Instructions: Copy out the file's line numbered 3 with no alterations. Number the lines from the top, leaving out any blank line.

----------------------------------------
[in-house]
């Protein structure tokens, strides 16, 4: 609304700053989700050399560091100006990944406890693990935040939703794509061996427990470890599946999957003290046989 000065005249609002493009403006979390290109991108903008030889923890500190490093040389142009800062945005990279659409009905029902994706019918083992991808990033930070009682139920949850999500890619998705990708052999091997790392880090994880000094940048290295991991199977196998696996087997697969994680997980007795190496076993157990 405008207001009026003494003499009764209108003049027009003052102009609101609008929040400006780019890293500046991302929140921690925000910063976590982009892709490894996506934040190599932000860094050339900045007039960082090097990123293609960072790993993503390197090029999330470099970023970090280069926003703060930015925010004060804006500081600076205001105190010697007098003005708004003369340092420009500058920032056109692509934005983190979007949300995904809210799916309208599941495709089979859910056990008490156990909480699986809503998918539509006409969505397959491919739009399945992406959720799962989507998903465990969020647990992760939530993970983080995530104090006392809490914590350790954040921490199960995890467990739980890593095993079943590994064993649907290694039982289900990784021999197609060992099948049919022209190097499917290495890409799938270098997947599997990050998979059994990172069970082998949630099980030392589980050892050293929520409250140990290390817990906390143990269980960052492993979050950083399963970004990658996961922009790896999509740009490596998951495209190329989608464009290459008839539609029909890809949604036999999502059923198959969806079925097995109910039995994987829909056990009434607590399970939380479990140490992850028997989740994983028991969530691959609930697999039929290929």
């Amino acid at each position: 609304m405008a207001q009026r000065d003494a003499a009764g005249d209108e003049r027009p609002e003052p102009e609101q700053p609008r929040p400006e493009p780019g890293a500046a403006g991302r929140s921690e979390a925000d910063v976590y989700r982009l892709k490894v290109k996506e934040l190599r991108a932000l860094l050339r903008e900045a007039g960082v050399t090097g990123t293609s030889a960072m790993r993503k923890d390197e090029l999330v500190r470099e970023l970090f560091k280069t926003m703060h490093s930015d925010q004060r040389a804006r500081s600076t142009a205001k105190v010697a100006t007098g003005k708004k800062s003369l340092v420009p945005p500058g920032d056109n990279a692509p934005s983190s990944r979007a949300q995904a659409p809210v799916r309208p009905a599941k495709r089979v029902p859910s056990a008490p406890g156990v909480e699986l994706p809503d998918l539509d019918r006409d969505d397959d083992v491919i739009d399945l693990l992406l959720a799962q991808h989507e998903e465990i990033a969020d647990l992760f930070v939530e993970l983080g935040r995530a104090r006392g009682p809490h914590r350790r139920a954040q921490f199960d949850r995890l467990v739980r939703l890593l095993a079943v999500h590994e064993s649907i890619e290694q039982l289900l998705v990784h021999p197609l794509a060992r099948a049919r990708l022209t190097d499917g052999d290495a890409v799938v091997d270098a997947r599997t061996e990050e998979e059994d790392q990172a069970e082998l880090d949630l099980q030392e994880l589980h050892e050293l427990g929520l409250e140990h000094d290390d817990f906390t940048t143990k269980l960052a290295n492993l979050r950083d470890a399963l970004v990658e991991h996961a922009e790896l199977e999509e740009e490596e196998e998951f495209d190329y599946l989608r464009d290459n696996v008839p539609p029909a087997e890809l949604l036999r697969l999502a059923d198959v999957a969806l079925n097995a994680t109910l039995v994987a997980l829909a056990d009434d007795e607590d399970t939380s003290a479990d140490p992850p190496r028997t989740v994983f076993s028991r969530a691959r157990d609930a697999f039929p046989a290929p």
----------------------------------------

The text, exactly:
């Amino acid at each position: 609304m405008a207001q009026r000065d003494a003499a009764g005249d209108e003049r027009p609002e003052p102009e609101q700053p609008r929040p400006e493009p780019g890293a500046a403006g991302r929140s921690e979390a925000d910063v976590y989700r982009l892709k490894v290109k996506e934040l190599r991108a932000l860094l050339r903008e900045a007039g960082v050399t090097g990123t293609s030889a960072m790993r993503k923890d390197e090029l999330v500190r470099e970023l970090f560091k280069t926003m703060h490093s930015d925010q004060r040389a804006r500081s600076t142009a205001k105190v010697a100006t007098g003005k708004k800062s003369l340092v420009p945005p500058g920032d056109n990279a692509p934005s983190s990944r979007a949300q995904a659409p809210v799916r309208p009905a599941k495709r089979v029902p859910s056990a008490p406890g156990v909480e699986l994706p809503d998918l539509d019918r006409d969505d397959d083992v491919i739009d399945l693990l992406l959720a799962q991808h989507e998903e465990i990033a969020d647990l992760f930070v939530e993970l983080g935040r995530a104090r006392g009682p809490h914590r350790r139920a954040q921490f199960d949850r995890l467990v739980r939703l890593l095993a079943v999500h590994e064993s649907i890619e290694q039982l289900l998705v990784h021999p197609l794509a060992r099948a049919r990708l022209t190097d499917g052999d290495a890409v799938v091997d270098a997947r599997t061996e990050e998979e059994d790392q990172a069970e082998l880090d949630l099980q030392e994880l589980h050892e050293l427990g929520l409250e140990h000094d290390d817990f906390t940048t143990k269980l960052a290295n492993l979050r950083d470890a399963l970004v990658e991991h996961a922009e790896l199977e999509e740009e490596e196998e998951f495209d190329y599946l989608r464009d290459n696996v008839p539609p029909a087997e890809l949604l036999r697969l999502a059923d198959v999957a969806l079925n097995a994680t109910l039995v994987a997980l829909a056990d009434d007795e607590d399970t939380s003290a479990d140490p992850p190496r028997t989740v994983f076993s028991r969530a691959r157990d609930a697999f039929p046989a290929p």